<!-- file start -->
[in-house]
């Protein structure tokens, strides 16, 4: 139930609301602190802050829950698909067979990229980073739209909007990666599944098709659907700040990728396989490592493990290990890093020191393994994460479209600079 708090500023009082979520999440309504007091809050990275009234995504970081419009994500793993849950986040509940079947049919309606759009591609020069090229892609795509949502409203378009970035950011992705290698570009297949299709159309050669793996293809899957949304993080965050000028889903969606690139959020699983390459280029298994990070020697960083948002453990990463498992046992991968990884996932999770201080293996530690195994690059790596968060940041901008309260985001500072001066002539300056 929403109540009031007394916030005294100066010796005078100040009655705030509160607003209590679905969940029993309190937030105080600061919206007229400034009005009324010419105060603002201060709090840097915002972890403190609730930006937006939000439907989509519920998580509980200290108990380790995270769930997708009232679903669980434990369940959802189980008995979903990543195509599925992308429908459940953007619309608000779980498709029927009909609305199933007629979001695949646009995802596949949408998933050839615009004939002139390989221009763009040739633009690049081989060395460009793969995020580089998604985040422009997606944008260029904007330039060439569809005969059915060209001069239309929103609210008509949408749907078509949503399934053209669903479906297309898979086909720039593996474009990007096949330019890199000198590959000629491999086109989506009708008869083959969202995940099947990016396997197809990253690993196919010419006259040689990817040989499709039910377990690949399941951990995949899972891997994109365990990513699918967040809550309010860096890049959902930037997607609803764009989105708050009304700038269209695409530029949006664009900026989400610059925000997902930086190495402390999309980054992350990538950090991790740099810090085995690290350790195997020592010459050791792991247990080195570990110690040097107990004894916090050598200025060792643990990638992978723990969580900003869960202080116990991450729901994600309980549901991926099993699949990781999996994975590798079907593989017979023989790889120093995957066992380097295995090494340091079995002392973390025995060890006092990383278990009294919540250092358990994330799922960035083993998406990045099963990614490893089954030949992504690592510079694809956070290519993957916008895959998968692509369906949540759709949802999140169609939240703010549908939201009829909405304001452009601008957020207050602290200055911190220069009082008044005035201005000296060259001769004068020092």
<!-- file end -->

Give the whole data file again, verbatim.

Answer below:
[in-house]
């Protein structure tokens, strides 16, 4: 139930609301602190802050829950698909067979990229980073739209909007990666599944098709659907700040990728396989490592493990290990890093020191393994994460479209600079 708090500023009082979520999440309504007091809050990275009234995504970081419009994500793993849950986040509940079947049919309606759009591609020069090229892609795509949502409203378009970035950011992705290698570009297949299709159309050669793996293809899957949304993080965050000028889903969606690139959020699983390459280029298994990070020697960083948002453990990463498992046992991968990884996932999770201080293996530690195994690059790596968060940041901008309260985001500072001066002539300056 929403109540009031007394916030005294100066010796005078100040009655705030509160607003209590679905969940029993309190937030105080600061919206007229400034009005009324010419105060603002201060709090840097915002972890403190609730930006937006939000439907989509519920998580509980200290108990380790995270769930997708009232679903669980434990369940959802189980008995979903990543195509599925992308429908459940953007619309608000779980498709029927009909609305199933007629979001695949646009995802596949949408998933050839615009004939002139390989221009763009040739633009690049081989060395460009793969995020580089998604985040422009997606944008260029904007330039060439569809005969059915060209001069239309929103609210008509949408749907078509949503399934053209669903479906297309898979086909720039593996474009990007096949330019890199000198590959000629491999086109989506009708008869083959969202995940099947990016396997197809990253690993196919010419006259040689990817040989499709039910377990690949399941951990995949899972891997994109365990990513699918967040809550309010860096890049959902930037997607609803764009989105708050009304700038269209695409530029949006664009900026989400610059925000997902930086190495402390999309980054992350990538950090991790740099810090085995690290350790195997020592010459050791792991247990080195570990110690040097107990004894916090050598200025060792643990990638992978723990969580900003869960202080116990991450729901994600309980549901991926099993699949990781999996994975590798079907593989017979023989790889120093995957066992380097295995090494340091079995002392973390025995060890006092990383278990009294919540250092358990994330799922960035083993998406990045099963990614490893089954030949992504690592510079694809956070290519993957916008895959998968692509369906949540759709949802999140169609939240703010549908939201009829909405304001452009601008957020207050602290200055911190220069009082008044005035201005000296060259001769004068020092």